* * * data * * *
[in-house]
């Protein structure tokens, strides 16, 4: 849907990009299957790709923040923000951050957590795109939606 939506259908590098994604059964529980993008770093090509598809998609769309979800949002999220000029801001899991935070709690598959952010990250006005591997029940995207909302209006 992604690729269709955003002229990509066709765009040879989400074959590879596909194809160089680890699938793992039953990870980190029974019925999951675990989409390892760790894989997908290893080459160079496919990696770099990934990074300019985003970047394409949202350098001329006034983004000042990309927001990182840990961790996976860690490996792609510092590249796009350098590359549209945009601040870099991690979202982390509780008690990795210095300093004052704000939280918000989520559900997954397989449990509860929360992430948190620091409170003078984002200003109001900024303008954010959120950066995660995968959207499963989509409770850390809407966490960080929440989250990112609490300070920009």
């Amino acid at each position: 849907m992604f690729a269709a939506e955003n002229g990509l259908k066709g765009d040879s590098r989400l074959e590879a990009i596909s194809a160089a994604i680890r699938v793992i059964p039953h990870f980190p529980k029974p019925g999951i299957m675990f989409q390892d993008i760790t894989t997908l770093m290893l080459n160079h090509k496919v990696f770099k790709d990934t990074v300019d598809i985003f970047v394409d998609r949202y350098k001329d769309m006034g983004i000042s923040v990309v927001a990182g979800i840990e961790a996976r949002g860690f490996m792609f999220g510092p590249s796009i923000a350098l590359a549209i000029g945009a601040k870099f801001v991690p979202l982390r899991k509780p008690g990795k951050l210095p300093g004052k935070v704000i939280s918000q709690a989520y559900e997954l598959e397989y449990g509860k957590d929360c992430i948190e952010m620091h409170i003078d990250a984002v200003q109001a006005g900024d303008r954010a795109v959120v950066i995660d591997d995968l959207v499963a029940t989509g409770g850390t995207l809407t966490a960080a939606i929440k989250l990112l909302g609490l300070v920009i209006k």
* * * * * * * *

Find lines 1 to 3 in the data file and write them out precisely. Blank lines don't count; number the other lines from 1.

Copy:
[in-house]
């Protein structure tokens, strides 16, 4: 849907990009299957790709923040923000951050957590795109939606 939506259908590098994604059964529980993008770093090509598809998609769309979800949002999220000029801001899991935070709690598959952010990250006005591997029940995207909302209006 992604690729269709955003002229990509066709765009040879989400074959590879596909194809160089680890699938793992039953990870980190029974019925999951675990989409390892760790894989997908290893080459160079496919990696770099990934990074300019985003970047394409949202350098001329006034983004000042990309927001990182840990961790996976860690490996792609510092590249796009350098590359549209945009601040870099991690979202982390509780008690990795210095300093004052704000939280918000989520559900997954397989449990509860929360992430948190620091409170003078984002200003109001900024303008954010959120950066995660995968959207499963989509409770850390809407966490960080929440989250990112609490300070920009």
């Amino acid at each position: 849907m992604f690729a269709a939506e955003n002229g990509l259908k066709g765009d040879s590098r989400l074959e590879a990009i596909s194809a160089a994604i680890r699938v793992i059964p039953h990870f980190p529980k029974p019925g999951i299957m675990f989409q390892d993008i760790t894989t997908l770093m290893l080459n160079h090509k496919v990696f770099k790709d990934t990074v300019d598809i985003f970047v394409d998609r949202y350098k001329d769309m006034g983004i000042s923040v990309v927001a990182g979800i840990e961790a996976r949002g860690f490996m792609f999220g510092p590249s796009i923000a350098l590359a549209i000029g945009a601040k870099f801001v991690p979202l982390r899991k509780p008690g990795k951050l210095p300093g004052k935070v704000i939280s918000q709690a989520y559900e997954l598959e397989y449990g509860k957590d929360c992430i948190e952010m620091h409170i003078d990250a984002v200003q109001a006005g900024d303008r954010a795109v959120v950066i995660d591997d995968l959207v499963a029940t989509g409770g850390t995207l809407t966490a960080a939606i929440k989250l990112l909302g609490l300070v920009i209006k």